Today people are especially frustrated as they feel they have no recourse. The government is unresponsive; COTCO (ExxonMobil) is unresponsive. There’s nowhere for people to go with their complaints. It seems the world has forgotten about the Chad-Cameroon oil pipeline.
I’ve recently returned from Washington, D.C., where I was able to interview World Bank and other officials about the Chad-Cameroon Oil Development Project.
I’m now editing some video sequences and will post material soon.
Fragile existence. This is the story of life along the pipeline. Whatever happens to the global economy, the price of the barrel or ExxonMobil’s profits in 2010, life here will remain difficult. But the oil won’t stop flowing any time soon and as long as the pipeline is operational, there are opportunities for progress.
Peoples’ voices will be heard, their stories shared. Increased awareness, increased transparency, pressure from stockholders – these are all real possibilities that can lead to change. Oxfam has been actively involved in efforts to promote transparency in the extractive industries, for example, and recently launched a “Follow the Money” campaign. The Extractive Industries Transparency Initiative is moving forward.
Of course any change on the ground will be minimal at best, but let’s all work to make 2010 a year with a bit more social and environmental justice where it’s needed most.
I read a strong piece today on AlterNet, A Humanitarian Disaster in the Making Along the Chad-Cameroon Oil Pipeline — Who’s Watching?, written by Brendan Schwartz and Valery Nodem who I recently had a chance to meet in Yaoundé.
The article provides an excellent summary of much of what’s wrong with the Chad-Cameroon oil pipeline… and describes many of the ongoing issues that prompted me to begin work on the Pipe(line) Dreams project.
Fishing in Kribi isn’t what it used to be. There are certainly multiple reasons for the decline in fish stock, but everyone here singles out the pipeline as the main culprit. The pipeline cuts right through the middle of the coastal village of Bume, just south of Kribi, on its way to the marine loading terminal 12 kilometers offshore. The residents of Bumé, who depend entirely on fishing, blame the pipeline for killing their livelihood.
There are two types of fishing in the Kribi area and the pipeline impacted each differently. The hardest hit are the small, village fisherman — like the residents of Bumé — who put their nets out just offshore. These fishermen do not have motor power; they paddle their small dugout canoes out to sea and are unable work more than a few kilometers from shore.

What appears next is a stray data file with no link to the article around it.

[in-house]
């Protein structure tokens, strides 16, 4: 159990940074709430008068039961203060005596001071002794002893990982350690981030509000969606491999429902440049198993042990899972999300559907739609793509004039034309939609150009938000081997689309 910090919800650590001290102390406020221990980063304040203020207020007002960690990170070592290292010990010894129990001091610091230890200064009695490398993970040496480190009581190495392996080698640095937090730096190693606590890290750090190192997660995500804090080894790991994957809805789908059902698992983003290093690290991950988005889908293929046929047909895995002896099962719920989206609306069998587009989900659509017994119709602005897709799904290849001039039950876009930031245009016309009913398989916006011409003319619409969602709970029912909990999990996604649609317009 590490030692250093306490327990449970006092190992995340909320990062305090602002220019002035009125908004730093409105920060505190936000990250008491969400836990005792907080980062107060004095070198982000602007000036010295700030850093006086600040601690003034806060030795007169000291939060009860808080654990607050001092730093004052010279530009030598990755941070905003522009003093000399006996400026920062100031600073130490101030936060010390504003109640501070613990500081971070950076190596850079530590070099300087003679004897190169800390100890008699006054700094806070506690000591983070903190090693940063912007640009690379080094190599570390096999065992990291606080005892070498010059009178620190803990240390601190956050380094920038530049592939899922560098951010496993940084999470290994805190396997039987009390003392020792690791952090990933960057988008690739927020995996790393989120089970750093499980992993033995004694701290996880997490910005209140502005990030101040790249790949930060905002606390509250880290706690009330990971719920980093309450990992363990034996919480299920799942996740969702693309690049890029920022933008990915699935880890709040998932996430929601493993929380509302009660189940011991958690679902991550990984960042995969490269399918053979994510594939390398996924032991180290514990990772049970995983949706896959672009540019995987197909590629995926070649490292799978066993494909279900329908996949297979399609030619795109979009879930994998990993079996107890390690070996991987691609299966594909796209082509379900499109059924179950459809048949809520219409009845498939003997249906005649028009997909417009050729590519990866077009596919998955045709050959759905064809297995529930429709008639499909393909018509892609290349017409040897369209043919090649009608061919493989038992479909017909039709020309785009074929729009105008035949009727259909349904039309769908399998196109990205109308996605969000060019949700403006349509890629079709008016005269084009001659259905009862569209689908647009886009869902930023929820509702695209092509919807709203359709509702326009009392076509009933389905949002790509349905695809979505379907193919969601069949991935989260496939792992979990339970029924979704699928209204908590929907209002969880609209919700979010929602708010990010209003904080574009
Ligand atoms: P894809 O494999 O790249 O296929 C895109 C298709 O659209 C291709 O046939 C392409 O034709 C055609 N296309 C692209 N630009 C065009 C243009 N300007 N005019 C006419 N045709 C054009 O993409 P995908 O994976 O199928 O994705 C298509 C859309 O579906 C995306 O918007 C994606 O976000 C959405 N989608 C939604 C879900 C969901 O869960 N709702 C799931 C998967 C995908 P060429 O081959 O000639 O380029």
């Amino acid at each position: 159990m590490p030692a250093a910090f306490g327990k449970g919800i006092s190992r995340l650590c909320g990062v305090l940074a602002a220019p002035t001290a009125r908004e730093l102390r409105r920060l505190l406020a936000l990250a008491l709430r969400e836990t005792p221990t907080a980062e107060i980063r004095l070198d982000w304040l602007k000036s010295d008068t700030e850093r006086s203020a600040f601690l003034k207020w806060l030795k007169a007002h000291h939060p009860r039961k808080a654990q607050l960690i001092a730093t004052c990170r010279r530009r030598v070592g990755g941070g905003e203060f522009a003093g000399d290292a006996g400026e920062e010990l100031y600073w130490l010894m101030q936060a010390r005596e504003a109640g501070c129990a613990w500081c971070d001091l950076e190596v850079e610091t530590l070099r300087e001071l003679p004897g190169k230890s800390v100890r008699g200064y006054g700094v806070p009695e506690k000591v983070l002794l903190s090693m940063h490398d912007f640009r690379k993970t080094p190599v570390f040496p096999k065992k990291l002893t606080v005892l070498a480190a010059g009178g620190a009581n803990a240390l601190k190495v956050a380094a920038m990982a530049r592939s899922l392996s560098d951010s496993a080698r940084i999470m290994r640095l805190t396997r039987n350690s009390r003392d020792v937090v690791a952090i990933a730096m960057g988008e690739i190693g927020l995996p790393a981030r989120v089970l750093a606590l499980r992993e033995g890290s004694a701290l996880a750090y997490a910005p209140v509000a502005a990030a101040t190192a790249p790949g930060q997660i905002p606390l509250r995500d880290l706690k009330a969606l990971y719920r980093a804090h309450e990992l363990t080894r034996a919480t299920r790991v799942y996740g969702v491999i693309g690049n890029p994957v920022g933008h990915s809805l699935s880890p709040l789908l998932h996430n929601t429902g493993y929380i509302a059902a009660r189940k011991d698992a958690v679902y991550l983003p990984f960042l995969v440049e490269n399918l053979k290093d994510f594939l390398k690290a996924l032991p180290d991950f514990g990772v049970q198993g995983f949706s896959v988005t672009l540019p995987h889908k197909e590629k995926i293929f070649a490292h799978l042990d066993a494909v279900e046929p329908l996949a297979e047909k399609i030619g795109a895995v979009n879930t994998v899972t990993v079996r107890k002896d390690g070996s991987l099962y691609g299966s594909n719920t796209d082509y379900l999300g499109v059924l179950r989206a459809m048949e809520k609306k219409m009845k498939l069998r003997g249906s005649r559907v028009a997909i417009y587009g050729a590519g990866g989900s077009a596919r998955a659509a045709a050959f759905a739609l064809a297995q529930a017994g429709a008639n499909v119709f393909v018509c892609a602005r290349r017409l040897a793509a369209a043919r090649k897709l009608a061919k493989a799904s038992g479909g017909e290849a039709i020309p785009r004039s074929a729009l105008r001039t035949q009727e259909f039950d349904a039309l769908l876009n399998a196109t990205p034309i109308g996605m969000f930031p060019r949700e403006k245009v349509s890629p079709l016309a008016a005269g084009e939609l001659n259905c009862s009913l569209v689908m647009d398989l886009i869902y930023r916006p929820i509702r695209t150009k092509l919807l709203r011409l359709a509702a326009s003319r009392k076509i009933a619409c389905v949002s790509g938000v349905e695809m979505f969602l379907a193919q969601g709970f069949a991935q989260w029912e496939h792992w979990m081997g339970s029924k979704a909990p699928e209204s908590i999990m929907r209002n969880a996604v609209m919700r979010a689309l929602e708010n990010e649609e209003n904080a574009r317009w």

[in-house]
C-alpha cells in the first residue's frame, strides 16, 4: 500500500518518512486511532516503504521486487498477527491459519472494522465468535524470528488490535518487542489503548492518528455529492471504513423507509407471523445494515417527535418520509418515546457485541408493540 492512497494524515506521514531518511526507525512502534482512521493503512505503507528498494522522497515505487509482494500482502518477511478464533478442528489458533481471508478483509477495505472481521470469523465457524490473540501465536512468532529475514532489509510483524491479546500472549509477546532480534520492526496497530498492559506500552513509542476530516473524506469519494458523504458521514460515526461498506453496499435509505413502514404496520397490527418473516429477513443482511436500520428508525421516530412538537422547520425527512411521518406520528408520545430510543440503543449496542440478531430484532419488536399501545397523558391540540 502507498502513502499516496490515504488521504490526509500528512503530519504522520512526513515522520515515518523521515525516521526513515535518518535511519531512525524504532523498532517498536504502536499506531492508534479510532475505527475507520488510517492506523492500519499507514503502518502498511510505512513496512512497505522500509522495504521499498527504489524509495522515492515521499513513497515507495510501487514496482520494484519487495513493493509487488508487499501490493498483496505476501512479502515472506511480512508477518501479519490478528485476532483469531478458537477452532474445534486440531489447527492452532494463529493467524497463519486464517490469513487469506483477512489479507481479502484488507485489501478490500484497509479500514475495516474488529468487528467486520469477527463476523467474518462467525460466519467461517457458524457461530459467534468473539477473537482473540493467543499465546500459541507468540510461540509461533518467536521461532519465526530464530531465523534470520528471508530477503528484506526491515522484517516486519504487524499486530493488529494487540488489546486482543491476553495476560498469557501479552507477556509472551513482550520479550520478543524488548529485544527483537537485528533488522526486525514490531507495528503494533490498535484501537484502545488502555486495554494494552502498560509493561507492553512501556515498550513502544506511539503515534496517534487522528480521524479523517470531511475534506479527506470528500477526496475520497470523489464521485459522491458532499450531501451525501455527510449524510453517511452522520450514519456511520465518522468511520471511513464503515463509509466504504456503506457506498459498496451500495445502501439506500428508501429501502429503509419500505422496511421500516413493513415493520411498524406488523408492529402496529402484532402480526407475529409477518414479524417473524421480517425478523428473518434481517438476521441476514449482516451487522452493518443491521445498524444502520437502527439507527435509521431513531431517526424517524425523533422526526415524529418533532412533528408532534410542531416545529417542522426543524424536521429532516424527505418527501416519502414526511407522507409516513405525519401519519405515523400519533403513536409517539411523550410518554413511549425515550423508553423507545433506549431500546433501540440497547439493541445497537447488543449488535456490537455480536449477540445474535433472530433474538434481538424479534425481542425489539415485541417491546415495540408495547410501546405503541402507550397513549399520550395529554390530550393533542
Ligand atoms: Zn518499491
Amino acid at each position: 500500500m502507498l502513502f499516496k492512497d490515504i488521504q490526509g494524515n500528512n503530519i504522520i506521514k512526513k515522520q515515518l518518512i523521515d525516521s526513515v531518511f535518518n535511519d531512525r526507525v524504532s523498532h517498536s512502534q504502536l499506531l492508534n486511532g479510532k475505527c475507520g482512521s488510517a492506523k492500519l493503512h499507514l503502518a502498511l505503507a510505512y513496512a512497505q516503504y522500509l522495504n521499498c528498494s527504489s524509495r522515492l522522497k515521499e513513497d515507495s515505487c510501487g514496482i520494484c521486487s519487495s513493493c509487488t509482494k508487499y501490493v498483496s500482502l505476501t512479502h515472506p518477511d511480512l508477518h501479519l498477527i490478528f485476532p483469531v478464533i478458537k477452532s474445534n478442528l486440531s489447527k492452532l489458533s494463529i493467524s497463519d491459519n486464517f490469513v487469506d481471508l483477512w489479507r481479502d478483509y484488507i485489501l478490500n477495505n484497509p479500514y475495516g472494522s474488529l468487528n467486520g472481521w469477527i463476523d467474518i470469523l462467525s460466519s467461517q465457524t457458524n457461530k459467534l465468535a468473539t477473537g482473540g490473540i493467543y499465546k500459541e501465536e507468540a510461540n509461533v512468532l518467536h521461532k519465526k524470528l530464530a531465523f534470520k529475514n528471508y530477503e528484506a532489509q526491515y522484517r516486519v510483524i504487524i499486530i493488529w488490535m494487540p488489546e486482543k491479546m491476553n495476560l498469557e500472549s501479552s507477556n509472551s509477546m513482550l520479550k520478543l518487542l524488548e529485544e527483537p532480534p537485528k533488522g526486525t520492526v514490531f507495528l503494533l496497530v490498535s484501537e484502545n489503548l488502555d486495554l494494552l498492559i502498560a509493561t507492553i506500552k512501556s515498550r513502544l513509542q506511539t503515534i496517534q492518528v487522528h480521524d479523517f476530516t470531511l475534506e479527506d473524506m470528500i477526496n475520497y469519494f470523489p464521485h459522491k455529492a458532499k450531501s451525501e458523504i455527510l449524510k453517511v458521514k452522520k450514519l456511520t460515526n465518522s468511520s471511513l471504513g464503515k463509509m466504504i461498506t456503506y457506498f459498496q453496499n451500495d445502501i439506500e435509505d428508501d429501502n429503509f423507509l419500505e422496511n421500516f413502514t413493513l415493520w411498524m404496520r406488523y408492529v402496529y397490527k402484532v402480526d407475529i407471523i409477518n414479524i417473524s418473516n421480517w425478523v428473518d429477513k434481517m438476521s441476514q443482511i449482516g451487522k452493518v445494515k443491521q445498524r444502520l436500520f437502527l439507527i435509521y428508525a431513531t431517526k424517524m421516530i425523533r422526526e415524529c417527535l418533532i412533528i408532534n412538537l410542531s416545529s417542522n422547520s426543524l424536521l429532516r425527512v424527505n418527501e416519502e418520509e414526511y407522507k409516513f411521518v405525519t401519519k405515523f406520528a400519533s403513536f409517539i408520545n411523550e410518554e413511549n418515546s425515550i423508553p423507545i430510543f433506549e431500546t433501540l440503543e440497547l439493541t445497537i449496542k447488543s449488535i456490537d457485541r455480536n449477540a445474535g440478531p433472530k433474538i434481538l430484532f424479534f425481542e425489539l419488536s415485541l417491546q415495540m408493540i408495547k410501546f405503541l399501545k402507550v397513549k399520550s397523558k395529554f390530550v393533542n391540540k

They used to catch the fish that lived in the reef just offshore. That reef was blasted away during pipeline construction and the fish have never come back. Using their traditional fishing methods, local fishermen now pull in only a few kilos of fish at a time. Sometimes, they pull in nothing at all.
As I mentioned in an earlier post, the initial pipeline plans did not include the destruction of the reef. As no one from ExxonMobil would speak to me, I could not find out why this, a significant environmental impact, was not not part of any early reviews. The shallow waters of the coast here are lined with rocky offshore reefs and the Bumé reef was clearly visible. If any local fishermen had been interviewed, they would have talked about the importance of the reef for local fishing.
Godefroy Edzoa is the traditional chief of Ekabita. The pipeline crosses straight through the fields of Ekabita where people grow cocoa, avocados, mangoes, safou, papayas, and a variety of crops including bananas, corn, cassava, squash and peanuts.
Edzoa tells me that when the pipeline people came to Ekabita, they told residents there would be compensation for damaged crops. They also said that once the pipeline construction was completed, residents could farm their lands again. However, no fruit trees could be planted on the 30-meter wide easement, as tree roots could damage the pipeline. Farmers were told that the easement would be cleared several times a year, probably after harvests, but were given no firm details. Even today farmers can not tell me exactly when the easement will be cleared, as the calendar seems to change each year.
The President of Chad, Idriss Deby, made a surprise visit to Yaounde on October 28th. As the visit was announced only 24 hours before Deby’s arrival, the private press was full of speculation on what urgent matter brought Deby to Cameroon.
Officially, Biya and Deby held a short, private meeting to discuss bilateral cooperation and the receding waters of Lake Chad, an item that both countries will bring up at the Copenhagen climate conference. Unofficially, the corruption scandal at the Bank of Central African States, in which a Chadian minister may be implicated, as well as the renegotiation of pipeline contracts, could have been items for discussion.